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U.S. conservatives’ risky move to yank NPR funds

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COLUMBUS, Ohio — Some conservative members of Congress are seeking to de-fund National Public Radio, but these legislators might want to think twice about that effort.

NPR is — believe it or not — a favorite of many conservative listeners. In a survey by the research firm GfK MRI, 28 per cent of the network’s listeners self-identified as conservative or very conservative — 25 per cent identified as middle-of-the-road, and 37 per cent identified as liberal (the other 10 per cent were split among less mainstream political persuasions). Millions of informed conservatives regularly listen to a network that some critics describe as a service aimed at a prosperous liberal elite.

Do NPR and public radio primarily serve the liberal elite? For twenty years, I hosted a public affairs call-in show on a public radio station in the American heartland, NPR affiliate WOSU in Columbus, Ohio. Among my listeners and on-air callers: taxi drivers, farmers, retail clerks, construction workers, small-business owners, beauticians, bank tellers. Callers articulated political views across the spectrum.

Some members of Congress who seek federal de-funding of NPR point to what they say is the network’s liberal bias in news reporting.

I don’t hear it. I hear a scrupulous attempt to be — may I coin a phrase? — fair and balanced. Conservative talk show host Michael Medved agrees. He told the liberal media watchdog Media Matters that, though NPR doesn’t always succeed, "I think they make a genuine, constant attempt to try to play it up the middle."

Does NPR really need federal money? NPR’s largest source of revenue: membership dues and fees paid by local stations to carry programs like Morning Edition and All Things Considered. Your local public radio station gets federal money, which it uses to pay these often substantial costs.

The largest source of federal funds for public radio is the Corporation for Public Broadcasting, a nonprofit entity created by Congress to fund public broadcasting. But Congress is currently considering legislation that would prohibit your local station from using CPB-allocated dollars to purchase NPR programs, pay dues to NPR or "otherwise support National Public Radio." The punitive intent of the bill is clear.

More affluent public radio stations could pay for NPR programs from other sources, like listener contributions. But some smaller stations would not have enough of those non-federal funds. They’d have to make a tough choice: buy NPR programming from their limited non-CPB funds, with resultant cutbacks in local programming no longer affordable, or lose popular NPR mainstays like Morning Edition and All Things Considered.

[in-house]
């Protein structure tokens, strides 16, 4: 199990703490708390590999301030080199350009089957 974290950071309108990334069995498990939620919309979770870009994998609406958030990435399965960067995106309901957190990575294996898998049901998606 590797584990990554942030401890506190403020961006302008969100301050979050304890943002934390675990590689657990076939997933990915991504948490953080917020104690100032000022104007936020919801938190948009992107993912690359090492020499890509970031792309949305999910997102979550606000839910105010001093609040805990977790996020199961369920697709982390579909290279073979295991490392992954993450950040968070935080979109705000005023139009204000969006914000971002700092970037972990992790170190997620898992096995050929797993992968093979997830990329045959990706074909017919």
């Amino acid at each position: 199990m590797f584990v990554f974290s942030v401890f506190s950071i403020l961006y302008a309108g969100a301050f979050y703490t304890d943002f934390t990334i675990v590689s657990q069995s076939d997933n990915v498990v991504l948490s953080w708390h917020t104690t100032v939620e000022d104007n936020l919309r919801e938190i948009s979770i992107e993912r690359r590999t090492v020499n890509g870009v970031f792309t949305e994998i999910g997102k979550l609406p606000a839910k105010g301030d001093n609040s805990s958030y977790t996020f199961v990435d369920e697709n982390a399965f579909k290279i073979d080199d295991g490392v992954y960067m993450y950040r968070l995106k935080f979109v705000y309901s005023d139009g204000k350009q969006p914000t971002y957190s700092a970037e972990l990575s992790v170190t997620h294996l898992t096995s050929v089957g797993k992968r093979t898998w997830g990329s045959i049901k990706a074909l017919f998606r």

That very same bill, if enacted into law, would cut CPB funding for public broadcasting, both radio and television, by 50 per cent over the next two years. It’s part of a continuing effort by some in Congress to eventually eliminate all funding for CPB.

A recent CPB report to Congress says an end to this federal funding would result in "the closure of significant numbers of public television and radio stations, and substantial cutbacks in services at many remaining stations." If this happens, listeners in many communities will lose NPR service altogether.

Prohibited from using federal funds to buy NPR programming, could local public radio stations, "go commercial" — sell commercial time and pay their own way? That same CPB report says commercial activity won’t provide enough money to sustain public radio. But even if it could, do listeners — conservative, moderate and liberal — want a radio service filled with multiple minutes of commercials every hour?

National Public Radio, through local public radio stations, serves listeners across the country, from the largest cities to the smallest rural communities. This radio service is a national effort in which we participate through our listening, our feedback to stations, and our financial support. I’d say that’s a worthy common endeavor, American to the core. Congress should reject all legislation aimed at eliminating NPR’s federal funding.


Fred Andrle is an independent journalist and, until his retirement in 2009, was executive producer and host of a daily public affairs radio talk show on WOSU, Columbus, an NPR affiliate licensed to the Ohio State University.




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